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The Value of Story Telling - Anthropology. Written Vs. Oral Histories

Updated on June 11, 2019
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The importance of cultural histories and stories

All cultures pass on a social history through stories. Some cultures do this orally through verbal story telling while others adopted the written word early on. These histories and stories are embedded in their cultures to the extent that the culture and the stories cannot be separated; they are a reflection of one another. Within the stories the social beliefs and morality of the society are contained and social lessons are taught. All societies have such tales:

Scotland has a tale that most natives will know of Robert the Bruce seeing a spider making a web and failing repeatedly but always trying again spawning the motivating phrase ‘try, try, try again’ which ‘motived’ Robert the Bruce to continue his battle.

Christianity has adopted a tale of Santa Clause (and various other names) in which a man watches childrens behaviour throughout the year and judges whether they are worthy of gifts at Christmas.

Many of these tales are wrapped up in a history that is more reflective of a real history. The line between history and mythology are rather muddied over time. Characters such as Robin Hood are ambiguous in their mythological vs. historical status. Society chooses the stories that it retells over time. The adaptability of these stories to changing times though can be a consequence of whether it is an oral history or a written history – oral history is far easier to alter to modern standards and expectations than written yet written can be considered more ‘accurate’ depending on the validity and necessity to be accurate. Anthropology looks at these histories and their value when studying cultures as these histories are so intrinsically valuable to societies and act to create and enforce the beliefs of the culture. Below are some anthropological takes on Oral and Written histories.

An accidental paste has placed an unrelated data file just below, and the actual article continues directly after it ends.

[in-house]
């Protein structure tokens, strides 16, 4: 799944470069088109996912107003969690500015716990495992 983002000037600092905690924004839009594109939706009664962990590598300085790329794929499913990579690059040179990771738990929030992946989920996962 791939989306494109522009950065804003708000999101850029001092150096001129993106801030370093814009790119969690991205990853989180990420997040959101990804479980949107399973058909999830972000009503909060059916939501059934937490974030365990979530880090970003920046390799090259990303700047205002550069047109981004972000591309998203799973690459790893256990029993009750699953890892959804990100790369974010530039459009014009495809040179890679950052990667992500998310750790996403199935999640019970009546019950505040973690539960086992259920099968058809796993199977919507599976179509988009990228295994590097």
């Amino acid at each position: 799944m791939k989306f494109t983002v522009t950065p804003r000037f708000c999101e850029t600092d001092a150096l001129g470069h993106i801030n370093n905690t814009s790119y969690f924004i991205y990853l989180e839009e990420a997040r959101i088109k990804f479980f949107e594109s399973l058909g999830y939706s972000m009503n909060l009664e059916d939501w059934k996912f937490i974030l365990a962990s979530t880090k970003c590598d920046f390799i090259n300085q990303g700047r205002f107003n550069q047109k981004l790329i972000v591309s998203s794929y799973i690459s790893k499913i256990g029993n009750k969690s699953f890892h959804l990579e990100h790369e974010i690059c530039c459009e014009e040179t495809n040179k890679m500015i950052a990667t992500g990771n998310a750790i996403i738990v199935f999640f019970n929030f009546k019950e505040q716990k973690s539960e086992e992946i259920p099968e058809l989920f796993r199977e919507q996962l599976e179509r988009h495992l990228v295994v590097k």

Cruikshank

Cruikshank describes how, while history is everywhere, only certain stories gain purchase. Cruikshank claims that only certain stories from history gain purchase and that this is due to their representation and re-enforcement of culturally appropriate behaviour. He also argues that extensive written accounts from administrative authorities are able to outweigh local oral narrative. This is despite the fact that these written accounts do not, as is often perceived, contain a fuller or any more objectively reliable account. Both written and oral narrative act to convey conventional social ideals of perfect behaviour; only the context of interpretation alters in these narratives as each invokes their own social system. These stories which gain purchase are those which are best able to display those ideals of the society in which they are told.

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Ridington